He added that the only way to ensure that medical practitioners stay and practice in their country is to make them see their nation as a place of greener pasture which the government at all levels can actualize by addressing the issue of poor welfare and remuneration.
“The only solution is for government to make adequate budgetary provisions so that doctors and other health workers will be motivated and well remunerated,” Mr Uwar said.
On the other hand, the Chairman of the House Committee on Health Institutions, Mr Paschal Chigozie Obi, has said that little could be done to discourage doctors and health practitioners from fleeing the country.
Mr Obi, who said this on Monday during an oversight visit by the House committee to Lagos University Teaching Hospital (LUTH), Idi-Araba, Lagos, explained that, “We held several meetings with the National Association of Resident Doctors of Nigeria (NARD) and we hands-off when the matter went to court.
“We can’t do anything until the matter is withdrawn from the court because anything we do will be sub judice. So, we can’t interfere in the court process until it is settled. Right now, we are handicapped.”
As the strike action embarked upon by members of NARD lingers, Mr Obi appealed that committee, in collaboration with the executive arm, is doing its best to ensure a reasonable condition for medical professionals in the country.
Oyo Assures Residents of COVID-19 Vaccine Efficacy, Safety
By Modupe Gbadeyanka
Residents of Oyo State have been assured of the efficacy and safety of the COVID-19 vaccines, urging them to take the jab to keep the state safe from the virus.
Last week, the state government, through the Ministry of Information, Culture and Tourism, collaborated with UNICEF to create awareness on the COVID-19 vaccine (COVAX) among residents in the state.
The UNICEF C4D Specialists, Akure Office, Mrs Aderonke Akinola-Akinwole, stated that there was the need to educate and clear all doubts about the efficacy and safety of receiving the COVID-19 vaccine by the people of the state especially those living at the grassroots.
According to her, media practitioners have a huge role to play in demystifying misconceptions and rumours about COVAX in the grassroots.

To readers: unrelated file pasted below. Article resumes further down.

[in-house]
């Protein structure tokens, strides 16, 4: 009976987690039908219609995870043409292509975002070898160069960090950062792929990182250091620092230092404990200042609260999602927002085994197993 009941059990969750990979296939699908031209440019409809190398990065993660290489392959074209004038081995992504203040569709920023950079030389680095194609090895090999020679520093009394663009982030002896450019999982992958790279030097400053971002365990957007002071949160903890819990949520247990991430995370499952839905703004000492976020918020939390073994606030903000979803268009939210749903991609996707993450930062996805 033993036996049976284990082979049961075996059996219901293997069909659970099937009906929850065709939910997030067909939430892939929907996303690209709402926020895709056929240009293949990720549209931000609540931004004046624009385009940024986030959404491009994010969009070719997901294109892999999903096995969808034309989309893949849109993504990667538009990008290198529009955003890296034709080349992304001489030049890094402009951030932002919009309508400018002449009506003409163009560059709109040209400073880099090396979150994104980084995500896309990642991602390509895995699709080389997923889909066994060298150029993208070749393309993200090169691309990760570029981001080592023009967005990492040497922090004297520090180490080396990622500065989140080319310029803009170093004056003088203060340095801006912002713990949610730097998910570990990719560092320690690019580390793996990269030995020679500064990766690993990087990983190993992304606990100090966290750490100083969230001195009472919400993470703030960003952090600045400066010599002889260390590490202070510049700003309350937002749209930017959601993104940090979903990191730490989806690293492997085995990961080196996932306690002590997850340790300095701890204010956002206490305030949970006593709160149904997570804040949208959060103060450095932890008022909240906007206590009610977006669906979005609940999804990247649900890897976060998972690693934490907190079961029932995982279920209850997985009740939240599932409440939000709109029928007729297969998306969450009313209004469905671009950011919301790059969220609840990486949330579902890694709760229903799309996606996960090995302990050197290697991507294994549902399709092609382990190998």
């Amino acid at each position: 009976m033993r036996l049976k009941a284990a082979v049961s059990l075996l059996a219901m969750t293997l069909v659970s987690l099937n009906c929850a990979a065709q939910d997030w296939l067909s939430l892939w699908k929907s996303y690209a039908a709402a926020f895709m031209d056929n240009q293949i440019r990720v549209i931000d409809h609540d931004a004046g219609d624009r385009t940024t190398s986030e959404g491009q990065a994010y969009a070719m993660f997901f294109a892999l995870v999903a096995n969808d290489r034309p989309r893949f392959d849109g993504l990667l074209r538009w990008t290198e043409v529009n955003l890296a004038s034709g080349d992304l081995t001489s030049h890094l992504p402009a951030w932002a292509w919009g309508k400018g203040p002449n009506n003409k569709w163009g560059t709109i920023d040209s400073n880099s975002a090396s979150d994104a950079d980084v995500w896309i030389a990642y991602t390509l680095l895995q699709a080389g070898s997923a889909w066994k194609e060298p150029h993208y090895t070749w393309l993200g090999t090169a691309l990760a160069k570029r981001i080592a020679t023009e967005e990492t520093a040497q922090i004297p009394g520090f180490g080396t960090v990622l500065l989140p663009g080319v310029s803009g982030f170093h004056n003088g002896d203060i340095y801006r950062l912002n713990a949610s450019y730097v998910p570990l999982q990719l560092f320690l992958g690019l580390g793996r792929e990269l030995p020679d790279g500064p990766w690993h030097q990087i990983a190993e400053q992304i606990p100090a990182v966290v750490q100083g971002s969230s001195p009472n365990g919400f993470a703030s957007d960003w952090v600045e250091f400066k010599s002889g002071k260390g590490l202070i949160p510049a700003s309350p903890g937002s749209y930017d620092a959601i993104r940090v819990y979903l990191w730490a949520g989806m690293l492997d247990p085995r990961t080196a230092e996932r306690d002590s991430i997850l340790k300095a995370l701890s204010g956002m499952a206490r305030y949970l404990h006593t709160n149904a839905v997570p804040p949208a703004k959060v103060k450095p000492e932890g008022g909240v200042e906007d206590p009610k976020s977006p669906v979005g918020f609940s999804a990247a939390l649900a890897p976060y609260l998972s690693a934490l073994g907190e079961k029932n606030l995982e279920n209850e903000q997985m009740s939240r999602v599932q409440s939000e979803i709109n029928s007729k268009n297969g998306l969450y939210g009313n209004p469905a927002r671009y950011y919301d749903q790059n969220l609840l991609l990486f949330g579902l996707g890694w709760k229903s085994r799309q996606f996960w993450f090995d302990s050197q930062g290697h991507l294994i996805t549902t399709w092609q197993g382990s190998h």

She dismissed rumours that the vaccine causes early death, sterility or that it is a scam, adding that residents should shun all unfounded assumptions about the vaccine.
The UNICEF representative further explained that the vaccine is safe, effective and free of charge, as it helps reduce the effects of COVID-19 if contracted at all after the complete vaccination.
Earlier, the Director of UNICEF Programs in the ministry, Mr Rotimi Babalola, in his welcome address stated that the meeting with media practitioners and information officers from all the 33 LGA’s is important at this time, due to the outbreak of the Delta variant of COVID-19.
He noted that the Delta variant of the pandemic is deadlier than the previous COVID-19 hence the need to raise awareness among citizens who may have let down their guards concerning the COVID-19 protocols.
Mr Babalola stressed that the vaccine is available at primary health care centres in the state at no cost to prevent the spread of the virus especially at the time that school’s resumption is in the offing.
Court Orders Resident Doctors to Suspend Strike
By Sodeinde Temidayo David
**As NARD Appeals Ruling
The National Industrial Court of Nigeria has ordered the Nigerian Association of Resident Doctors (NARD) to suspend their strike action and go back to work immediately, pending the determination of the substantive suit.
The order followed a suit filed by the federal government to challenge the legality of the industrial action, which commenced August 2.
Justice Bashar Alkali, while ruling on the matter on Friday, also asked all parties to return to the negotiating table.
Counsel to the federal government, Mr Tochukwu Maduka, alongside the Federal Ministry of Health, noted that resident doctors embarked on the strike action, without proper notice as provided by the extant strike laws.
According to Mr Maduka, resident doctors are persons who provide essential services and cannot embark on strike as continuing to do so will pile hardship on citizens.
He also prayed the court to compel the members of NARD nationwide to return to their duty posts, pending the determination of the substantive suit.
Opposing this, the counsel to the resident doctors, Mr Femi Aborishade, urged the court to discountenance their application, arguing that the life of a medical doctor was not less useful than the life of an average human being.
He further pointed out that justice must be balanced, not just to the government, but also to the doctors who are the field marshals in the face of the ongoing COVID-19 pandemic.
Earlier, both parties had told the vacation judge, Mr Alkali, at the industrial court on September 15 that they were set to negotiate and give the court an update by Friday.
But the process of negotiation and possible settlement failed.
Speaking shortly after the court ruling, however, the counsel to the doctors said he would advise them accordingly and show them other options of appeal, but they would not disobey court orders.
Meanwhile, the latest reports indicated that the doctors have filed an appeal to upturn today’s ruling, emphasising that they were not given a fair hearing. The association directed its members to continue with the industrial action.